A Silicon Valley hackathon for North Korea

North Korean leader Kim Jong-Un, shown here, is not going to like this themed hackathon at all.

North Korean leader Kim Jong-Un, shown here, is not going to like this themed hackathon at all.

The Human Rights Foundation plans to host a two-day hackathon in San Francisco. The idea is to generate "new ways to get information safely into North Korea."

From the Guardian:

Hack North Korea, scheduled to take place in San Francisco on 2-3 August, is organised by the Human Rights Foundation, a New York-based group that focuses on closed societies. Several prominent North Korean defectors will attend the event including pro-democracy activist Park Sang-hak, former North Korean child prisoner Kang Chol-hwan, media personality Park Yeon-mi and Kim Heung-Kwang, a former professor in computer studies in North Korea. They are expected to speak on the methods currently used to get information into the country, which include CDs and DVDs, USB sticks, shortwave radio, and leaflets dropped from balloons.

More at North Korea Tech blog, and on the HRF website.

Notable Replies

  1. Hello?

    Yes, this is Dog.

  2. Are you there dog? It's me, Margaret.

  3. Correct me if I'm wrong, but isn't the majority of the population not anywhere near connected - North Korea has it's own intranet, right, but only a very few people are connected to that? Nor do they have access to computers on which to view cd-roms, use thumbdrives to read wikipedia. And the people who do have access are probably less likely to be able to have the freedom to view them?

    It seems to me the leaflets might be a good idea, except for the fact that I'm guessing anyone caught with one would end up in a bad way. Same with shortwave radio. But of the methods being used so far, it seems like these would be the most effective though.

    So, I guess this is more about finding more effective ways to share information, is there really a lack of information about the brutality of the regime? What effect is information sharing about the outside world going to play? It seems to me there might be more basic problems facing north koreans over and above their lack of access to information. We might only be able to address that through the regime, with the help of the Chinese. If there is still a massive lack of food for most rural north koreans, they aren't in a position to revolt, even with all the information in the world.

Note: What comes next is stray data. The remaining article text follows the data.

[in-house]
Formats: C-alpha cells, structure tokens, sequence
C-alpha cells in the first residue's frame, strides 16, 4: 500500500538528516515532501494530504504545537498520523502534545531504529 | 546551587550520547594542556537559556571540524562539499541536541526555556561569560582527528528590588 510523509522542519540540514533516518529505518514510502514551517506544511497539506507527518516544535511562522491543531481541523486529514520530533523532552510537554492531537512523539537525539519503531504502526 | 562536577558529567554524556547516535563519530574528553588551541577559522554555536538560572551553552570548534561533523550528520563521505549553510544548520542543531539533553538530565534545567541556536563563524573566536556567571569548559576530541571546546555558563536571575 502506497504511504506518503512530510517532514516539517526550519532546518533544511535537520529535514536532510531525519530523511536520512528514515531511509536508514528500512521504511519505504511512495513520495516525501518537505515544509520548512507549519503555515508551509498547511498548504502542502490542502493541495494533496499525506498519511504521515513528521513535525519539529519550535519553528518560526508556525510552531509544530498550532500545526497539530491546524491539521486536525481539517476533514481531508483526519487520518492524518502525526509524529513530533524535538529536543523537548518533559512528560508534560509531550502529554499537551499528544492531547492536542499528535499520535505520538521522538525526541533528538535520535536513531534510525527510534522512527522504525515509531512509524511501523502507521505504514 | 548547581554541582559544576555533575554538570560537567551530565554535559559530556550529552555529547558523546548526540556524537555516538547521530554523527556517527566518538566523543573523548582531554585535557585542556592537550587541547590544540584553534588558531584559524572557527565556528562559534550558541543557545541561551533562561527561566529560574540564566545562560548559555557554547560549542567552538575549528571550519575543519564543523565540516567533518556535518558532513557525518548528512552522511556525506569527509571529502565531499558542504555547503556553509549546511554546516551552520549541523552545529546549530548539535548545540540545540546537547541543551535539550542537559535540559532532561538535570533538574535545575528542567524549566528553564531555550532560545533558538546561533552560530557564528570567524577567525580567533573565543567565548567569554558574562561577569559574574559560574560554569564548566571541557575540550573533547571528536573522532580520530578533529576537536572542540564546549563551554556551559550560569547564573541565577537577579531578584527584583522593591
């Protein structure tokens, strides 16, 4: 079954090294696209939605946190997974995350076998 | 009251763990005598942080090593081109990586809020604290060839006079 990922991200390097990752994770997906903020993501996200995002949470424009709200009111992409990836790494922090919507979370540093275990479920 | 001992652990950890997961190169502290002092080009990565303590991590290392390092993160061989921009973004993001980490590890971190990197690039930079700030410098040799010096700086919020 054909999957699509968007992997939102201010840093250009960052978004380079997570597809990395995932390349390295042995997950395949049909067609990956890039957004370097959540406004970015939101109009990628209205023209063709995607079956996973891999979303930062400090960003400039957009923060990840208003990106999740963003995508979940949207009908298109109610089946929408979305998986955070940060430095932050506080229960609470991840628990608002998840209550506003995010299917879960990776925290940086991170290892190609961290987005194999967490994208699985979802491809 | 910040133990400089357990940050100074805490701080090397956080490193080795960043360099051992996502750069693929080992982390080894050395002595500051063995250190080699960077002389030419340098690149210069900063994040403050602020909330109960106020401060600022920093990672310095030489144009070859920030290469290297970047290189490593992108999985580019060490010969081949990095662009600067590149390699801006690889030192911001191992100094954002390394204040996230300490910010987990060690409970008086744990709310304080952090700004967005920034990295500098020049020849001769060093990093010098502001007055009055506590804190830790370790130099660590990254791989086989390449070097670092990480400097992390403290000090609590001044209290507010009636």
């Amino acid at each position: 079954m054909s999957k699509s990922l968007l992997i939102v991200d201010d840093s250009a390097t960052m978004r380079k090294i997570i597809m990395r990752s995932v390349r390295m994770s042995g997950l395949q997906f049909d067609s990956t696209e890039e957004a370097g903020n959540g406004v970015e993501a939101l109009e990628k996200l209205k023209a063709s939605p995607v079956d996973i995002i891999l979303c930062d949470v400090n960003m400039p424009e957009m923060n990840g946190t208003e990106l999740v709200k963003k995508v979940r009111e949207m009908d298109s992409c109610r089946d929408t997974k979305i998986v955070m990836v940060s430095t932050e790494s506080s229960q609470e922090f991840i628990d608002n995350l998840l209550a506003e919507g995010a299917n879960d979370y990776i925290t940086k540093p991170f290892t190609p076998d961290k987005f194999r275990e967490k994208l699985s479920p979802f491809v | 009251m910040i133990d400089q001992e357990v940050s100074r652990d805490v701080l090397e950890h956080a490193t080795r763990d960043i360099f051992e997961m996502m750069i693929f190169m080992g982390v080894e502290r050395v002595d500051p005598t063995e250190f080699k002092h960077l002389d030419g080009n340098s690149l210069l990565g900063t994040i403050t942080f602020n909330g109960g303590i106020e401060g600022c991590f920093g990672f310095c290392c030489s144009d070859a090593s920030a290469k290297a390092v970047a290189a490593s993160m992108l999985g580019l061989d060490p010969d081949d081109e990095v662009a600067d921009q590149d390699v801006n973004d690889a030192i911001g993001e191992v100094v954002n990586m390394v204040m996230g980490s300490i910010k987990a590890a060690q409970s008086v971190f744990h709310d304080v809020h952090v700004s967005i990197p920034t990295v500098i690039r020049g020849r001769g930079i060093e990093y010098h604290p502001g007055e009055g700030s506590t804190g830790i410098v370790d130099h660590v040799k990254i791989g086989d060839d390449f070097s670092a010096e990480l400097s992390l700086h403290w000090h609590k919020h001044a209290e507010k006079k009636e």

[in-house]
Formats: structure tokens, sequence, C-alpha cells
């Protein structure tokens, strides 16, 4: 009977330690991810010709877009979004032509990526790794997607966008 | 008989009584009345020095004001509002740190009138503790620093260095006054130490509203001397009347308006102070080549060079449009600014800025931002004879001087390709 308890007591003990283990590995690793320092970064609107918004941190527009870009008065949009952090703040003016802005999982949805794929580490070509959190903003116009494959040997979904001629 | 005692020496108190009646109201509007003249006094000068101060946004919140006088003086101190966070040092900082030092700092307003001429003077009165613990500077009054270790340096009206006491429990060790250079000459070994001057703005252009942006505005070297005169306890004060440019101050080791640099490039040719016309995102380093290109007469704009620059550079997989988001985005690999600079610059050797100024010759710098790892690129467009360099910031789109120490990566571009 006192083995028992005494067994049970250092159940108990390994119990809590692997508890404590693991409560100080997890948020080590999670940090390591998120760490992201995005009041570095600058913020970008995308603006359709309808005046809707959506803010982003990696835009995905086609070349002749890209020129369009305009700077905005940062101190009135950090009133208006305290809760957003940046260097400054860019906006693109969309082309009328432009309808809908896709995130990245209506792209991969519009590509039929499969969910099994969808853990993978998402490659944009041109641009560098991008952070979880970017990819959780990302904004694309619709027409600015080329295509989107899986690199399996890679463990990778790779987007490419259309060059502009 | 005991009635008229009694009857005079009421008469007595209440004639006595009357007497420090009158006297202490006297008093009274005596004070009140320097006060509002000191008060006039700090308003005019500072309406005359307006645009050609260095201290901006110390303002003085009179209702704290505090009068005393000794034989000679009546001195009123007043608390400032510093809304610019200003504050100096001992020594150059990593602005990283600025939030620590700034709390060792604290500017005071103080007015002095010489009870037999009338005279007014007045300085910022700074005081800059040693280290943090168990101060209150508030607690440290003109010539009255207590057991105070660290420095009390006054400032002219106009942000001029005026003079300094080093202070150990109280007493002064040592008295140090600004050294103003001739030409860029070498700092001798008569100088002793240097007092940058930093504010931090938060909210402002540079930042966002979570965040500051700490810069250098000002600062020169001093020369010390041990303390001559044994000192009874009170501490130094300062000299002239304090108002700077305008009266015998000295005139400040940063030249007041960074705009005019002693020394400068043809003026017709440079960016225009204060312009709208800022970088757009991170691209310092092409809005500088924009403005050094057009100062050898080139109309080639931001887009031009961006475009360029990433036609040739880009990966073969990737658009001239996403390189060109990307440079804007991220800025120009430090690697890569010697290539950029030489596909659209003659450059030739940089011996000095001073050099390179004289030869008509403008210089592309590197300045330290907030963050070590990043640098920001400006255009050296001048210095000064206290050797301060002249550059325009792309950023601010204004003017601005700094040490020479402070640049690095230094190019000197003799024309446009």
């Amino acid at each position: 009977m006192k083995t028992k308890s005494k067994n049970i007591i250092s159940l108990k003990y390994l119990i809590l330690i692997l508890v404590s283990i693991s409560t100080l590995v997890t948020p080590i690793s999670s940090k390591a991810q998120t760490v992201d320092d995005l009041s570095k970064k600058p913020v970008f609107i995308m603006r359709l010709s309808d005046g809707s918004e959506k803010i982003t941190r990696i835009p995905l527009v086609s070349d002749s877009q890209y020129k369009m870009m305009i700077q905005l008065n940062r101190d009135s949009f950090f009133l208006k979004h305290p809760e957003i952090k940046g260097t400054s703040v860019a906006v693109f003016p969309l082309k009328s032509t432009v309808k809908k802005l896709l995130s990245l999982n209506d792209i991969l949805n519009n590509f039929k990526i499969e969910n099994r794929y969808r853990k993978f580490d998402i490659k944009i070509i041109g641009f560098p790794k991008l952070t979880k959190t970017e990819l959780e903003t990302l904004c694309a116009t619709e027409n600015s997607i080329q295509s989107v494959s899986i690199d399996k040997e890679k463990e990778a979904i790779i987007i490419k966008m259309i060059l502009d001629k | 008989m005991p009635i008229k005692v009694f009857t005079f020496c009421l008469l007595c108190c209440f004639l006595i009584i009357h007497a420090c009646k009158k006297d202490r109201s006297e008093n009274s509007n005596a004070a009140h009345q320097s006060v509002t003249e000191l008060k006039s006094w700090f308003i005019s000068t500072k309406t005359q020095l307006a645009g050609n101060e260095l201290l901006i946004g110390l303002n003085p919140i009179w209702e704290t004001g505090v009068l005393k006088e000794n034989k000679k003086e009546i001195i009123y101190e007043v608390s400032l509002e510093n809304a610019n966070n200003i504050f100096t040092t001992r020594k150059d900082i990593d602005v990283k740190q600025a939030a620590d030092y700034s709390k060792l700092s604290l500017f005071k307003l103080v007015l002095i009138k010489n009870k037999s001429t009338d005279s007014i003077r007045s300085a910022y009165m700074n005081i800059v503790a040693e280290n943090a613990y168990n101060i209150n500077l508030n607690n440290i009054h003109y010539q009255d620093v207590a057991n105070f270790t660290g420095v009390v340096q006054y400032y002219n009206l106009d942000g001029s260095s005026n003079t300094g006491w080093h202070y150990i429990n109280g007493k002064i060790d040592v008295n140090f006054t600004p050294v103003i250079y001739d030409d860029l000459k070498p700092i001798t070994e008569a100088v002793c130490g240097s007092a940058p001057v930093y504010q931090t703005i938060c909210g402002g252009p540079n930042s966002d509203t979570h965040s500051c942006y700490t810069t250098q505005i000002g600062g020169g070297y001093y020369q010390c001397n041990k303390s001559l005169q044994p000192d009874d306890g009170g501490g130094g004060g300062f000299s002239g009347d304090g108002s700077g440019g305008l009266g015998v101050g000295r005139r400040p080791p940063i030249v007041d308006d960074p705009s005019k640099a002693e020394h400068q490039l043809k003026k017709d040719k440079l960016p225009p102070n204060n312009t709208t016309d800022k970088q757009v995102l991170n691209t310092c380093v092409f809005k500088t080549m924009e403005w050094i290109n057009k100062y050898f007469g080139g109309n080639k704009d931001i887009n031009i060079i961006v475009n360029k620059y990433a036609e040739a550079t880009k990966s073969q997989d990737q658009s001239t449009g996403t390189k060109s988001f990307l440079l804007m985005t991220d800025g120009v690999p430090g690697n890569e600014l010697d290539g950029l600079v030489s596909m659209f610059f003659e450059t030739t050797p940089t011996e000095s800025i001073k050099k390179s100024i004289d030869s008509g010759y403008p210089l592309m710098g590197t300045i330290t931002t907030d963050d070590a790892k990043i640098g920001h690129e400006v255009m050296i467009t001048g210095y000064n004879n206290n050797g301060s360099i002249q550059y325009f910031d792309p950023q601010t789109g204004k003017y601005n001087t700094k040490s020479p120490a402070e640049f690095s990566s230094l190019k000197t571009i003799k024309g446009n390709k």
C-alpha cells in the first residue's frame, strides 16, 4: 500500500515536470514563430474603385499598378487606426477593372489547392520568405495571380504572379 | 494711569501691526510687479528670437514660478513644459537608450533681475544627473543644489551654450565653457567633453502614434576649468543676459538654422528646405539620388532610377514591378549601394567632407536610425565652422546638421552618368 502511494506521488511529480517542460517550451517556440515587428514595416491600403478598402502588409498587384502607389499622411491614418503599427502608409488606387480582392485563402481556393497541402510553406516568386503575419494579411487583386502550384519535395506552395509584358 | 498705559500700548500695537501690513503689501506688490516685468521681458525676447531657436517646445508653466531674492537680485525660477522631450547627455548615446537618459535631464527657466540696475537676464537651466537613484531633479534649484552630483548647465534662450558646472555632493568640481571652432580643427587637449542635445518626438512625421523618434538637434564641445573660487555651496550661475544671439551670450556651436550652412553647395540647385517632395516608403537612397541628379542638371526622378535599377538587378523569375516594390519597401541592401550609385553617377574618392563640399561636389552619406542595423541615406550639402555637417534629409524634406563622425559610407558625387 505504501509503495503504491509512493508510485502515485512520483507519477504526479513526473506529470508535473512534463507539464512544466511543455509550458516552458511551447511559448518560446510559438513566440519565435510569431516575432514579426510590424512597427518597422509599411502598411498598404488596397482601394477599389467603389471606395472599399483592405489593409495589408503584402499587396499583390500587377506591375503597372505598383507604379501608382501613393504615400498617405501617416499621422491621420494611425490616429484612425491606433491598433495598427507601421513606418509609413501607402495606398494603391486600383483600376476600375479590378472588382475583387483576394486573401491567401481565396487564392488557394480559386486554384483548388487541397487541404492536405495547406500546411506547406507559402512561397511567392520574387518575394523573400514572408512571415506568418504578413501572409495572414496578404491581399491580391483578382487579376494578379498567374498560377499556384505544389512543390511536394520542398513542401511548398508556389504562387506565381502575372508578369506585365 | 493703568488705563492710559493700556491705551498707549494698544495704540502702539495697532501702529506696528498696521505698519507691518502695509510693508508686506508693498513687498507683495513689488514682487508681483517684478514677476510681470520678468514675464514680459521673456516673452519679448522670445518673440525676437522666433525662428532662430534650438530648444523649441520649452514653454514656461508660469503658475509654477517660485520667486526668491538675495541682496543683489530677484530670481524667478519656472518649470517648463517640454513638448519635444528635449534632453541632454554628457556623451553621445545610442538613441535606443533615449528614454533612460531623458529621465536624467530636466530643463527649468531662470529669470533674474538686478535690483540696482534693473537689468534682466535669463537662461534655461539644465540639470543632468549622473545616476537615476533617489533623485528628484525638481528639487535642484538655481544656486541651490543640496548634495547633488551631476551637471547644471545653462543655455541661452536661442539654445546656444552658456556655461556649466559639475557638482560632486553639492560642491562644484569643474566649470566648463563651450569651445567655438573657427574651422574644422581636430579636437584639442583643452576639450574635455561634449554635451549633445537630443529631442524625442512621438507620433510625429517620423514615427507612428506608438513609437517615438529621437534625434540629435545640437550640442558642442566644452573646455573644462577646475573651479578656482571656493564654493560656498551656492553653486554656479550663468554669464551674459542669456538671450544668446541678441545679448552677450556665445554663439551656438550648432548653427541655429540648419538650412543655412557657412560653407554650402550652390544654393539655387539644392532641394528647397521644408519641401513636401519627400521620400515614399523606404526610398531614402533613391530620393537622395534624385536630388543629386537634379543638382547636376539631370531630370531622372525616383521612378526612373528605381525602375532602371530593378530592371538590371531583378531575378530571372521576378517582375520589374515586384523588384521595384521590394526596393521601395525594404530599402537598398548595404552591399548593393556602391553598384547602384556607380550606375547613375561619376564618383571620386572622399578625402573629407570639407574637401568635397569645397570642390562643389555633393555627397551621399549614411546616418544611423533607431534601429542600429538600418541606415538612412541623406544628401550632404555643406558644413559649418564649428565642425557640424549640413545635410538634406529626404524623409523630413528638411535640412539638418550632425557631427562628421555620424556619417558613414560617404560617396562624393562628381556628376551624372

4. Outside the major cities, you're right.

    But there is a class of people inside the cities who have access to DVD players and to PCs, although they don't have Internet access. A lot of people learned about South Korea and the outside world in general through watching bootleg Chinese videos of ROK soap operas on their VCRs. These days most information is smuggled in through DVDs and thumb drives.

    For many decades the DPRK regime did a great job of concealing the truth about the rest of the world from North Koreans. Thus although their lives were hard, they thought the reasons their lives were hard had more to do with forces bent on destroying the motherland, rather than the regime in charge of the motherland.

    So as miserable as life has been for North Koreans, by and large they have continued to support their government, because the Kim regime has controlled information flow and provided its own version of the truth. I suppose that the ministries and other who promote the smuggling of foreign media into the DPRK hope that they will eventually erode support for the Kim dictatorship so that real change can take place.

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